Giving Compass' Take:

• CityLab's Laura Bliss details the "People's Budget," a movement in Los Angeles aimed at dramatically relocating police funds to public health and community services.

• How can movements like the People's Budget help topple underlying policies that replicate injustices? Are you prepared to join the effort in effectively relocating police funds?

• Learn about how excessive police technology perpetuates racial inequity.

Hundreds of protesters gathered peacefully outside the home of Los Angeles Mayor Eric Garcetti on Tuesday as part of a national wave of uprisings against the death of George Floyd and other incidents of police brutality.

On Wednesday, it appeared that the people were heard: Garcetti announced that he intended to cut $100 million to $150 million from the LAPD’s budget and reinvest those dollars — plus another $100 million from other departments — into the black community.

But while activists were encouraged, they weren’t satisfied. Officials “need to know that we’re fighting for truly transformative change here and won’t be bought off with just this minimal amount of money,” Melina Abdullah, a professor of Pan-African studies at California State University, Los Angeles, and a leading organizer of Black Lives Matter LA, told a Times reporter.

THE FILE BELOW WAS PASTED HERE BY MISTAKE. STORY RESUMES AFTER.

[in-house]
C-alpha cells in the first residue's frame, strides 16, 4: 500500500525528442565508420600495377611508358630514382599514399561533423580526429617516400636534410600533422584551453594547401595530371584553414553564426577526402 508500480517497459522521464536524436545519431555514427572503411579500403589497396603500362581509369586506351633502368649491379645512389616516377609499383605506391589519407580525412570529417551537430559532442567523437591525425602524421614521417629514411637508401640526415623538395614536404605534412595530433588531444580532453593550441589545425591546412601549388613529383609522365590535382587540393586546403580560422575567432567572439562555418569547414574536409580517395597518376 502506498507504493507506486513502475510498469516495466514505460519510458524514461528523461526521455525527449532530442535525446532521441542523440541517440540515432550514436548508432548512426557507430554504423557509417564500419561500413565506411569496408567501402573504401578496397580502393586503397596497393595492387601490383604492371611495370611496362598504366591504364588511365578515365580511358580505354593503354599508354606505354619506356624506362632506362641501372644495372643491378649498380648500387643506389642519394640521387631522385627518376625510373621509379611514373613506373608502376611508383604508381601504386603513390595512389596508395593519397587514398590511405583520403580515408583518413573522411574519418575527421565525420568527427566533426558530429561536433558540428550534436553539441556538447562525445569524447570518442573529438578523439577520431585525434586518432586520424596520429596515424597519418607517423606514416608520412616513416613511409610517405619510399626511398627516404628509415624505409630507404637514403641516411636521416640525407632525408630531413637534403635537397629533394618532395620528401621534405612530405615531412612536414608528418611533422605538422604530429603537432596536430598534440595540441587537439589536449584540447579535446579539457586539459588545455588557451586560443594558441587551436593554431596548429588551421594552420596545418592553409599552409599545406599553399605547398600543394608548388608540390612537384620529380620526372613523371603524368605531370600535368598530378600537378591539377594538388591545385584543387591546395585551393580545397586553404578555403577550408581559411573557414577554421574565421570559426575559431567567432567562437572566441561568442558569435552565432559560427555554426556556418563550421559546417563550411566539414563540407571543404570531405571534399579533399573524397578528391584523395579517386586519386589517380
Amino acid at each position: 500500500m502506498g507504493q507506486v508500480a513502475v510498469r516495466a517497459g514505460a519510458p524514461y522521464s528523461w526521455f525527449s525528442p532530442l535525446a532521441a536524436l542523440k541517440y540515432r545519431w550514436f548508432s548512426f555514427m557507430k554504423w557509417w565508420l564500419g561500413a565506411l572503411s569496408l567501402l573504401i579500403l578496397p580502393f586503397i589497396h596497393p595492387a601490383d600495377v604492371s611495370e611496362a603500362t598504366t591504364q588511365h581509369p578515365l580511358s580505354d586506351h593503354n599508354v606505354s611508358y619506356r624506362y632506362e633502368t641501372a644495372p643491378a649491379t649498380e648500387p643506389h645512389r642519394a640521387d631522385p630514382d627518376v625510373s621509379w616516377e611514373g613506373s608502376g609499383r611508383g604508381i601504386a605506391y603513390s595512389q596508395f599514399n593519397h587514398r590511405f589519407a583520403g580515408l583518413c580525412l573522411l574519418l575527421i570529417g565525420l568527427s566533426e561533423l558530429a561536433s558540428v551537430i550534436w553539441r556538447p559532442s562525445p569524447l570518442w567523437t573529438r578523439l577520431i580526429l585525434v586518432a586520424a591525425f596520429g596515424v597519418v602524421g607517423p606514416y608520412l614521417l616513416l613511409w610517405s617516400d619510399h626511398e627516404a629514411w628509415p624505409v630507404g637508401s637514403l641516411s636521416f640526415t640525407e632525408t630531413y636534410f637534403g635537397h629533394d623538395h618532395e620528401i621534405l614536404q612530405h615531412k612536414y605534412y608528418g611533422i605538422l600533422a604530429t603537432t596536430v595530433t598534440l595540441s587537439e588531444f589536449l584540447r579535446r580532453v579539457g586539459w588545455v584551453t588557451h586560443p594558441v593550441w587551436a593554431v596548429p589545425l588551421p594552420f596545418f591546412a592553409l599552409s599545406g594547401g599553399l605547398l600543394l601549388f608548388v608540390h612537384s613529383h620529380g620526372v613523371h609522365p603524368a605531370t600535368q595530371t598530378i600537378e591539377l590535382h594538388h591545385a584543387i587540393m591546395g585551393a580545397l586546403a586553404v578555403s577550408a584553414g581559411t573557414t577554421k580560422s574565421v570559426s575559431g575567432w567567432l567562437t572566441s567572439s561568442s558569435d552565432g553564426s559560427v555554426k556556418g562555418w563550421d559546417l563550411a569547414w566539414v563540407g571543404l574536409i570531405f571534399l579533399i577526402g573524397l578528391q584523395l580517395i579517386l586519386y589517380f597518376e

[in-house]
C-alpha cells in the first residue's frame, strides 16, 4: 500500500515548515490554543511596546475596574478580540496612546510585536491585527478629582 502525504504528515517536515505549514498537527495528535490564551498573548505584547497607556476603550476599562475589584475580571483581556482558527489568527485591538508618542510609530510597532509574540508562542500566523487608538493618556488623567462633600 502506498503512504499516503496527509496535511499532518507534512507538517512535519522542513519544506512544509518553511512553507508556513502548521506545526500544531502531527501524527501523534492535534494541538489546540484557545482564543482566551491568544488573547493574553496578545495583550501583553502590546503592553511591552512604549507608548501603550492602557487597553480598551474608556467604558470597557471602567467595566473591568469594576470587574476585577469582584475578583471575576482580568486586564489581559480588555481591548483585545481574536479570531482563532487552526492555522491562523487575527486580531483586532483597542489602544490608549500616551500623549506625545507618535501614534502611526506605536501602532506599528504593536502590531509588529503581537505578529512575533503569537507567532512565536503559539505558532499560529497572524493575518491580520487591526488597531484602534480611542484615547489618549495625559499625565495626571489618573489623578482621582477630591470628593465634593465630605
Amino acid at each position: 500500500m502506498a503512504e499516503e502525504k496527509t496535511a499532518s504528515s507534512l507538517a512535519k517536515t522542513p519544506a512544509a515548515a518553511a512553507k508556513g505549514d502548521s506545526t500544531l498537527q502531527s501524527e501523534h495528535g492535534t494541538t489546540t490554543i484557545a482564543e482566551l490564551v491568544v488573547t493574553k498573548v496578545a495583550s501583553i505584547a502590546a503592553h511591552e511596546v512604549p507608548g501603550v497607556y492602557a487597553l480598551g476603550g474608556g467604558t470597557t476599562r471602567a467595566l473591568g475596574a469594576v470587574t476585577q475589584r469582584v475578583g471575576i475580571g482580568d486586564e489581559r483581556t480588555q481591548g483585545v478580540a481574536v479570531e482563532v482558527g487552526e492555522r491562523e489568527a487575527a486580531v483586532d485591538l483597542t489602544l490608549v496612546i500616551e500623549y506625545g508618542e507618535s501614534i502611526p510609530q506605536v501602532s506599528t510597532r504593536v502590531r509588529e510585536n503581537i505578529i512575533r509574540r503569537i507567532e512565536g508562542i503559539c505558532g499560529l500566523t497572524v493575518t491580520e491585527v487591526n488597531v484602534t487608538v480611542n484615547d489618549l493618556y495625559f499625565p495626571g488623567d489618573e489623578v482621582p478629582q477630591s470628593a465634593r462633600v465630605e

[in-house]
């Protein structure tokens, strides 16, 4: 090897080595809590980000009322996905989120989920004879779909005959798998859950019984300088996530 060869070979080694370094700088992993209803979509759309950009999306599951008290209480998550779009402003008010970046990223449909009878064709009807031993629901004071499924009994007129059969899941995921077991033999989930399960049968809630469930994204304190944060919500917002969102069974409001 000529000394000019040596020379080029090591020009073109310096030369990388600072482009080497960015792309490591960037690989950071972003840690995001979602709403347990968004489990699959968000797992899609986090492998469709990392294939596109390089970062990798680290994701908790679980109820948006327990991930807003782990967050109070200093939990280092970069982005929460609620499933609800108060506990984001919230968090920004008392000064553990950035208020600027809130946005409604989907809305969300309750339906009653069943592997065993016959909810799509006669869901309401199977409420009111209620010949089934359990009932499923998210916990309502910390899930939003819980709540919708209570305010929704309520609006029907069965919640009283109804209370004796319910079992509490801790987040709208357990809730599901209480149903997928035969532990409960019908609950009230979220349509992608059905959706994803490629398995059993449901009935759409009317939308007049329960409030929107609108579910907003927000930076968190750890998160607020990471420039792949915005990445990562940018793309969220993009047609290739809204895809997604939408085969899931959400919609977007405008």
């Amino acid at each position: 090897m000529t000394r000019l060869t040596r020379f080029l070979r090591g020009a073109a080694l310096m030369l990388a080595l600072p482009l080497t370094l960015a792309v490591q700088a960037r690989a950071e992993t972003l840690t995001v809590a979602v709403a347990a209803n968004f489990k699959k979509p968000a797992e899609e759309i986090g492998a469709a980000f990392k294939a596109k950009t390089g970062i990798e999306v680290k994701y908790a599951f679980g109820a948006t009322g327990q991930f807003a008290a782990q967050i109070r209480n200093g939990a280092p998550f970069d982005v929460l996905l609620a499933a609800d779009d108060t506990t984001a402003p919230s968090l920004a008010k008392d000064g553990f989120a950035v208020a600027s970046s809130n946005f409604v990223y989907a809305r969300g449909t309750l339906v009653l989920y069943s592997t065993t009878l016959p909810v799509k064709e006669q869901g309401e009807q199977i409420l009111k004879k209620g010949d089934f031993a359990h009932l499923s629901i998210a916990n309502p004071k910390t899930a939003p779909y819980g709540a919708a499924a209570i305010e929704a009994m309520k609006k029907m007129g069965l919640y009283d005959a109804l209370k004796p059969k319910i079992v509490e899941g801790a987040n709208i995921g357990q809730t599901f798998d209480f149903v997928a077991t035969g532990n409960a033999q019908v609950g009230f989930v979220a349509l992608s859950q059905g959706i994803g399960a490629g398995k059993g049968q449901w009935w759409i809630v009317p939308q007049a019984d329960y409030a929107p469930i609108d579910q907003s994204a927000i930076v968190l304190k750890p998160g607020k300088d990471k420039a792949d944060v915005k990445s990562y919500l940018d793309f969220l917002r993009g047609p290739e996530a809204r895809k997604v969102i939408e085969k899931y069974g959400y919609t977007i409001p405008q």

Last month, organizers with Black Lives Matter, K-Town for All, and other activist groups solicited online feedback from more than 2,000 LA residents about how they’d like to see the city spend its money. At that point, Garcetti’s 2021 fiscal year plan called for a $120 million increase to the LA police department’s $1.86 billion annual budget, which meant spending more than 53% of the city’s total discretionary funds on law enforcement. Other city services, including affordable housing, “Vision Zero” traffic safety, and gang prevention programs, were set for cuts, due to the economic fallout of the coronavirus pandemic.

In contrast, the proposal from the activists, which they dub the “People’s Budget,” would devote its largest share — 43% — to what it calls “universal aid and crisis management,” which would include affordable housing, homelessness services, and public health and emergency responders. “Law enforcement and policing” would be reduced to less than 6% of the total.

Read the full article about relocating police funds in LA by Laura Bliss at CityLab.